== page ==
11 September 2004 | sergiogsanchez-2
End of summer, end of childhood.
"El Hombre Esponja" (Spongeman) tells the story of Jonathan, a ten year-old
growing up up in a fantasy-like Barcelona suburb where kids spend their
afternoons playing mock baseball and listening to the amazing adventures of
Spongeman, a superhero created by El Jefe, their summer camp monitor.
Jonathan and all the kids have a special bond with El Jefe that is broken with the arrival of Socorro, the monitor's troubled girlfriend, and suddenly the world is not such an innocent place, as Jonathan discovers that heroes are not always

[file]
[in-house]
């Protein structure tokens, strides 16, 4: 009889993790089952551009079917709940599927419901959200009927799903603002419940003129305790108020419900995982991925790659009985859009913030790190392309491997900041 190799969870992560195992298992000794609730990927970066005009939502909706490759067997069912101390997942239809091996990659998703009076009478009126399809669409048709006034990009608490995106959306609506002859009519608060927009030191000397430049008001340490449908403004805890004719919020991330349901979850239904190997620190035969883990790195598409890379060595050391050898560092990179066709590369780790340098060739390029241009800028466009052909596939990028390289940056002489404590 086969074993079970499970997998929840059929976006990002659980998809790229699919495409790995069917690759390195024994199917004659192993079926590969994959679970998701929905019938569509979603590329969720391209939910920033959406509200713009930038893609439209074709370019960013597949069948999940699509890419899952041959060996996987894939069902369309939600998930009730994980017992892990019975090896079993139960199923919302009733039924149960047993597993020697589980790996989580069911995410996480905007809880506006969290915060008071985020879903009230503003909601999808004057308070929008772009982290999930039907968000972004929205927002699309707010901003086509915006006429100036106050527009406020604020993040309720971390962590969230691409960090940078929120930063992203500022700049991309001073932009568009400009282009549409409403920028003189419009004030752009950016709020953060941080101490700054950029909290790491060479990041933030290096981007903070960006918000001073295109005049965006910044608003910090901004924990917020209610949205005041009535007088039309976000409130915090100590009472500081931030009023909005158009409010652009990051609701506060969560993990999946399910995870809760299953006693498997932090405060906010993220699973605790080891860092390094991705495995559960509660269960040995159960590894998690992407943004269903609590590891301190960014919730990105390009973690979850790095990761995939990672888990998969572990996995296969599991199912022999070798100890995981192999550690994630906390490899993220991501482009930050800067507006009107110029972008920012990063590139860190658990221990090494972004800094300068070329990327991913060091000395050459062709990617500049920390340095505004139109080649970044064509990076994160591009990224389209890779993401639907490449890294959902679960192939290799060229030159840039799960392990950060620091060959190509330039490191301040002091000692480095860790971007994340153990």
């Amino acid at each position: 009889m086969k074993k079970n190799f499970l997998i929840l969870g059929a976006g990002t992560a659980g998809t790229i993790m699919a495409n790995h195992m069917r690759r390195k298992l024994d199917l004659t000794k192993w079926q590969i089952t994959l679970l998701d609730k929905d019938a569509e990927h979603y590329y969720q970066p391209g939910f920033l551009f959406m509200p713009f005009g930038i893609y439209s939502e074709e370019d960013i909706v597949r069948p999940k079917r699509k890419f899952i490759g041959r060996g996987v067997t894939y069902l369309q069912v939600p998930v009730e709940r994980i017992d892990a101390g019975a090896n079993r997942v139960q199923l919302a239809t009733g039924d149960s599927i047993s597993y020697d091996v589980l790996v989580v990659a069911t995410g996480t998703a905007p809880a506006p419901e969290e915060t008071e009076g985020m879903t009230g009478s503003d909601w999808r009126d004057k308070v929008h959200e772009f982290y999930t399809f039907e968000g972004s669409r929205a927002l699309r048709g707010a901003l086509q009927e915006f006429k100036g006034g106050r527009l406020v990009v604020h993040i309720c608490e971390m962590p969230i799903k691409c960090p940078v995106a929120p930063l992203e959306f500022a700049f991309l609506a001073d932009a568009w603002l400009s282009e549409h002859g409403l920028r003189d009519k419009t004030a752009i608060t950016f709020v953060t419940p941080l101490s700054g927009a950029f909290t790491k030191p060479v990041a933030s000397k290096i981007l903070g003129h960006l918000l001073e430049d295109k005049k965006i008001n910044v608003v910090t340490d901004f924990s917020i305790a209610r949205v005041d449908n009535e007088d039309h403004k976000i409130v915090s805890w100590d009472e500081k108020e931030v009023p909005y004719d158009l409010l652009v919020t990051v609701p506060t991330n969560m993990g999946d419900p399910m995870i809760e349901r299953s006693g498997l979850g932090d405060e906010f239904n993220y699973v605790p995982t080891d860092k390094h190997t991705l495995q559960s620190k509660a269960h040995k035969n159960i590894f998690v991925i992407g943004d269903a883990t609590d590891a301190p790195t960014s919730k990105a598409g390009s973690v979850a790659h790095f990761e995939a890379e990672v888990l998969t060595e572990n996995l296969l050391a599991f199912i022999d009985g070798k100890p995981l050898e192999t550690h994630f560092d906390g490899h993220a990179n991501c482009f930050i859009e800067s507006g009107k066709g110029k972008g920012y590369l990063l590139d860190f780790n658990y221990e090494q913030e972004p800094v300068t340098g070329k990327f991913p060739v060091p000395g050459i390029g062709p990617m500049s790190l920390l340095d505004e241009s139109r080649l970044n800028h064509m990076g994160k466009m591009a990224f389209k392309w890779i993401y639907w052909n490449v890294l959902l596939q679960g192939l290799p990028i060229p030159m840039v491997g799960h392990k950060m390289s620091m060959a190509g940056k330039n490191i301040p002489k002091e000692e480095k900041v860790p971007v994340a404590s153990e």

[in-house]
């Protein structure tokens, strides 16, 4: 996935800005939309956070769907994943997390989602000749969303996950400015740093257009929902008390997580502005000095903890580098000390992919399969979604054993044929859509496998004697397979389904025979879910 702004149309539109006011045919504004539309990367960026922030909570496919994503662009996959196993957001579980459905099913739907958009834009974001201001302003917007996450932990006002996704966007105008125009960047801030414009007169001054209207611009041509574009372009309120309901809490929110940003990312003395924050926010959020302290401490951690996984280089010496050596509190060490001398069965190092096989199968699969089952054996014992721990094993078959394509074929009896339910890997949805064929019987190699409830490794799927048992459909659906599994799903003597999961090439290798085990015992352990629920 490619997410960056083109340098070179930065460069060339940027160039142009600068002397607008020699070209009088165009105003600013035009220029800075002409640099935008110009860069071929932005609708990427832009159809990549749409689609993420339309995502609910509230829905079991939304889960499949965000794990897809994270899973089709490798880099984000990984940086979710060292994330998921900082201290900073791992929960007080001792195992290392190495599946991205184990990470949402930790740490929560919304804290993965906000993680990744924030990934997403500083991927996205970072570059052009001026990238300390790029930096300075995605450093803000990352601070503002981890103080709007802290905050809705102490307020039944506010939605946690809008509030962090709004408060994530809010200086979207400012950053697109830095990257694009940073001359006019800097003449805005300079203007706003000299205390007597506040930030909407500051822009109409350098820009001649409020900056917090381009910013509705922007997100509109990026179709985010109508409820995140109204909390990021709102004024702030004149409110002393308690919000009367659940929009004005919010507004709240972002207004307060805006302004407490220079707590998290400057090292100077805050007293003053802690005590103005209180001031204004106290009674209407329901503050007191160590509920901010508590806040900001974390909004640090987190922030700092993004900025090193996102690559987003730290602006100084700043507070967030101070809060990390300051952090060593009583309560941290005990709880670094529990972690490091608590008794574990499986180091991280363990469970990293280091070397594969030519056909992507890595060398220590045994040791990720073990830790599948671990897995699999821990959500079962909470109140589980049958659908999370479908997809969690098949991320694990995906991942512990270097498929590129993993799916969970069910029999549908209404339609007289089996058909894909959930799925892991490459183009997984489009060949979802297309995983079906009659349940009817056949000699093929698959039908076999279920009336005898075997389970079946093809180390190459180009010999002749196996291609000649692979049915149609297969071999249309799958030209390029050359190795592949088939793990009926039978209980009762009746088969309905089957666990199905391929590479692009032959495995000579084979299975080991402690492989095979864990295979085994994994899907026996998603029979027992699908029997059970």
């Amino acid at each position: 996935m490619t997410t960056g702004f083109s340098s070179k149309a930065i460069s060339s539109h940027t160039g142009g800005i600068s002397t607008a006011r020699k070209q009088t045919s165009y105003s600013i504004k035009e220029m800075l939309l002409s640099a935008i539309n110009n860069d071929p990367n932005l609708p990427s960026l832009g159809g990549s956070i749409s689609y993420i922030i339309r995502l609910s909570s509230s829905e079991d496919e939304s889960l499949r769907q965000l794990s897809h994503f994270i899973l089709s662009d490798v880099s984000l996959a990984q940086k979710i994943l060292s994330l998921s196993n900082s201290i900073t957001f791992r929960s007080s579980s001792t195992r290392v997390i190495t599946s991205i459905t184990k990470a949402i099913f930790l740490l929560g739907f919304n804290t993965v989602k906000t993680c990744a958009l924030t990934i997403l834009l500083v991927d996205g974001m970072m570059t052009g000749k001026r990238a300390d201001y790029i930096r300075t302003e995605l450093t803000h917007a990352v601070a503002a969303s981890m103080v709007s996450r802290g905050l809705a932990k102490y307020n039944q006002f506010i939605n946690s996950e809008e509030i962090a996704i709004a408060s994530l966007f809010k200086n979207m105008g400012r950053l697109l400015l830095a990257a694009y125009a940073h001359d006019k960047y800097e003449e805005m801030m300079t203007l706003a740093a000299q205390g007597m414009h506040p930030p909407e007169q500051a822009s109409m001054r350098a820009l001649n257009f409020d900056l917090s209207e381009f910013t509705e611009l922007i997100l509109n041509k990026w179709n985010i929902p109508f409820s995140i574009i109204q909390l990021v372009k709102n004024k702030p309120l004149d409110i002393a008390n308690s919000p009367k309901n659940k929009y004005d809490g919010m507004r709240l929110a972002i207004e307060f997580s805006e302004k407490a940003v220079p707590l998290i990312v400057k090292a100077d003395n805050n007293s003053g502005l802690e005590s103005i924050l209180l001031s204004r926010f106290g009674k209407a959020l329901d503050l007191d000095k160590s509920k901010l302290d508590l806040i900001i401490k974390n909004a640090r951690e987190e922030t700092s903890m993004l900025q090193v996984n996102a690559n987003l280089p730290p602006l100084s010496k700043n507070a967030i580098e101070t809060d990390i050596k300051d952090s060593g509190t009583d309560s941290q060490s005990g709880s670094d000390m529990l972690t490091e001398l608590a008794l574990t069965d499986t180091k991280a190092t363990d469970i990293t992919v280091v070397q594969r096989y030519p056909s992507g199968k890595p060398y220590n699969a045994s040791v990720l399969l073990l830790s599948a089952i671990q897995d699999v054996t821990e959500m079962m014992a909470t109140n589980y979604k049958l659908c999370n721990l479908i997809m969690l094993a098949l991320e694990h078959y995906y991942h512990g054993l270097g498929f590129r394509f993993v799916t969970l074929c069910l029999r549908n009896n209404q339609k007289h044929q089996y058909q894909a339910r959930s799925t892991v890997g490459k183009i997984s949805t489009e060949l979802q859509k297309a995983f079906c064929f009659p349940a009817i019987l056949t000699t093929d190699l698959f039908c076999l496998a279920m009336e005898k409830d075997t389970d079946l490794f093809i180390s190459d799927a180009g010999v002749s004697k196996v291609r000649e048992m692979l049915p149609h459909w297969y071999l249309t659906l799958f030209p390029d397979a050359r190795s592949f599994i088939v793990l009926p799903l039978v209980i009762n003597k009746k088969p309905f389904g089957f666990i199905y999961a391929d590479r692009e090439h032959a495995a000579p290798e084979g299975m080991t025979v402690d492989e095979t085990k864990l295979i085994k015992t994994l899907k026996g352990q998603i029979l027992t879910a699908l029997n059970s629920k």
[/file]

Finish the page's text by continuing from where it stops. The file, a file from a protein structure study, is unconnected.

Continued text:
that dependable and villains have a heart too.
A simple yet touching coming of age story, "El hombre Esponja" is shot
beautifully with brisk effectiveness by J.A. Bayona, who never allows the film to get too sappy and manages to get amazing performances from the kids and the
two grown-ups, Zoe Berriatúa and the lovely Graciela Molina, who makes
Socorro/Onion-Girl easy to fall for. Technically the film is outstanding, specially Bernat Bosch's lighting and use of scope and Fernando Velázquez's triumphant
It's not easy to come across a short film as fully accomplished as this one. J.A. Bayona is one of the most promising young directors in Spain these days (fellow short film directors Jorge Torregrossa and Guillem Morales are two to watch
closely as well). Watch this little gem if you can while we wait (let's hope
not for too long) for Bayona's feature debut.